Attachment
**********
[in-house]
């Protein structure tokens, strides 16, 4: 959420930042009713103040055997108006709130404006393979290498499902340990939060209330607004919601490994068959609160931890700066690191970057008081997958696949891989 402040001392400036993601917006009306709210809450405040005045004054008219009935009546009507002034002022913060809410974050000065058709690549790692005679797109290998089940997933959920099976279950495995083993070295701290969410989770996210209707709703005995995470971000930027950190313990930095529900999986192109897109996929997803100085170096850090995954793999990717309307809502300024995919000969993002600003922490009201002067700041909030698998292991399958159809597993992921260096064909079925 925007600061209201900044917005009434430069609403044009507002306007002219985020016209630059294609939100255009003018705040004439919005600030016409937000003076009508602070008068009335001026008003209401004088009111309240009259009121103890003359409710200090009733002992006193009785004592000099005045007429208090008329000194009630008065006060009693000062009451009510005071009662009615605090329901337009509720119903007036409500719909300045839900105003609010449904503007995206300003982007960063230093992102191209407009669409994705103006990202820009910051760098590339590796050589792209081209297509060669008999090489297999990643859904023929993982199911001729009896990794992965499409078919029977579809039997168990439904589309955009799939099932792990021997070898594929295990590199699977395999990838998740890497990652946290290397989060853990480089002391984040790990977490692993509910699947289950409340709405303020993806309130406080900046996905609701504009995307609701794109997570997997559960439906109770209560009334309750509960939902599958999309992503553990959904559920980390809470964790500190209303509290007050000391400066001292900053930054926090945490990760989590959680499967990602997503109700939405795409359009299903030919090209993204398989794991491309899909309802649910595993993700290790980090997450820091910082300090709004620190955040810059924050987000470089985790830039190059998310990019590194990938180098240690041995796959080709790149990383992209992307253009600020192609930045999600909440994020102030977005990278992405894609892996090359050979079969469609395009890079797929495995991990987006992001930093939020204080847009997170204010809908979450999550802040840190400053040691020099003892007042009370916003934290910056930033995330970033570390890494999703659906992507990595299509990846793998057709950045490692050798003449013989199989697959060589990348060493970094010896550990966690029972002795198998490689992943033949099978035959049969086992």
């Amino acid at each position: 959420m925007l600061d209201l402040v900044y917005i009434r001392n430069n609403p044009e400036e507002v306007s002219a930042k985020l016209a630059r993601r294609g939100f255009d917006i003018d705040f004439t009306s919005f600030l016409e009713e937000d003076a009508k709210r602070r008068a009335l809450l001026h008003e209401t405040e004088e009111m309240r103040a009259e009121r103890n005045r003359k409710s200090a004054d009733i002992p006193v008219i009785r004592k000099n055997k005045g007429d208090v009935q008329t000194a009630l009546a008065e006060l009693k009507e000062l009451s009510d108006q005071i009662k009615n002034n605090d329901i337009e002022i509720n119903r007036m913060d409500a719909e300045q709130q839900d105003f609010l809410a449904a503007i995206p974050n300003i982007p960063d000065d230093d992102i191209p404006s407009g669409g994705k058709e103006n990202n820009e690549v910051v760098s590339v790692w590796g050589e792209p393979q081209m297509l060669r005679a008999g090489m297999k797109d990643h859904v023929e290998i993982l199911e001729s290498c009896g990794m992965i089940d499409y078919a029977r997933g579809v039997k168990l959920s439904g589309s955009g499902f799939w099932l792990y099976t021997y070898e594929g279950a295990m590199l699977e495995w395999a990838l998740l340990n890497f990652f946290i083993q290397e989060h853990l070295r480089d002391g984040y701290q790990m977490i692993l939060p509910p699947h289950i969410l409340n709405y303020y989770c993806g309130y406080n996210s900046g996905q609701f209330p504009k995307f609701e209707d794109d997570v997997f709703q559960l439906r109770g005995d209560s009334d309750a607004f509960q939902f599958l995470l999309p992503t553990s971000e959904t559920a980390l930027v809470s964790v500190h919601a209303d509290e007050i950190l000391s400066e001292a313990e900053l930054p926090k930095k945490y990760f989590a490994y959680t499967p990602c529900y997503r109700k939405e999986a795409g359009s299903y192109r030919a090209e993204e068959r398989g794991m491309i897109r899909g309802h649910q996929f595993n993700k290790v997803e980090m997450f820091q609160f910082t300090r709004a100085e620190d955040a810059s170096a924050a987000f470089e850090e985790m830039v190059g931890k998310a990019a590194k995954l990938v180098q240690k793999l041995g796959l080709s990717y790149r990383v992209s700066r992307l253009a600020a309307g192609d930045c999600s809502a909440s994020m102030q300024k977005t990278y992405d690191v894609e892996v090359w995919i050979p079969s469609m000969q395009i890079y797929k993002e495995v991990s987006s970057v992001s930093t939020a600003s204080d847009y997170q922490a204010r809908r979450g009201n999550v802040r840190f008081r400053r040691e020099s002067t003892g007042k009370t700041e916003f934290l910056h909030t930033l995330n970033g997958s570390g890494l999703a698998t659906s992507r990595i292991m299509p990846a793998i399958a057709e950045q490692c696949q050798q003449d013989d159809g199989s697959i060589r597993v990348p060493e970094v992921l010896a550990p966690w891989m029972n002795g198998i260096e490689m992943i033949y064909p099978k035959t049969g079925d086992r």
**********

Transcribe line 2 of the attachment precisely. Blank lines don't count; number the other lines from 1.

């Protein structure tokens, strides 16, 4: 959420930042009713103040055997108006709130404006393979290498499902340990939060209330607004919601490994068959609160931890700066690191970057008081997958696949891989 402040001392400036993601917006009306709210809450405040005045004054008219009935009546009507002034002022913060809410974050000065058709690549790692005679797109290998089940997933959920099976279950495995083993070295701290969410989770996210209707709703005995995470971000930027950190313990930095529900999986192109897109996929997803100085170096850090995954793999990717309307809502300024995919000969993002600003922490009201002067700041909030698998292991399958159809597993992921260096064909079925 925007600061209201900044917005009434430069609403044009507002306007002219985020016209630059294609939100255009003018705040004439919005600030016409937000003076009508602070008068009335001026008003209401004088009111309240009259009121103890003359409710200090009733002992006193009785004592000099005045007429208090008329000194009630008065006060009693000062009451009510005071009662009615605090329901337009509720119903007036409500719909300045839900105003609010449904503007995206300003982007960063230093992102191209407009669409994705103006990202820009910051760098590339590796050589792209081209297509060669008999090489297999990643859904023929993982199911001729009896990794992965499409078919029977579809039997168990439904589309955009799939099932792990021997070898594929295990590199699977395999990838998740890497990652946290290397989060853990480089002391984040790990977490692993509910699947289950409340709405303020993806309130406080900046996905609701504009995307609701794109997570997997559960439906109770209560009334309750509960939902599958999309992503553990959904559920980390809470964790500190209303509290007050000391400066001292900053930054926090945490990760989590959680499967990602997503109700939405795409359009299903030919090209993204398989794991491309899909309802649910595993993700290790980090997450820091910082300090709004620190955040810059924050987000470089985790830039190059998310990019590194990938180098240690041995796959080709790149990383992209992307253009600020192609930045999600909440994020102030977005990278992405894609892996090359050979079969469609395009890079797929495995991990987006992001930093939020204080847009997170204010809908979450999550802040840190400053040691020099003892007042009370916003934290910056930033995330970033570390890494999703659906992507990595299509990846793998057709950045490692050798003449013989199989697959060589990348060493970094010896550990966690029972002795198998490689992943033949099978035959049969086992």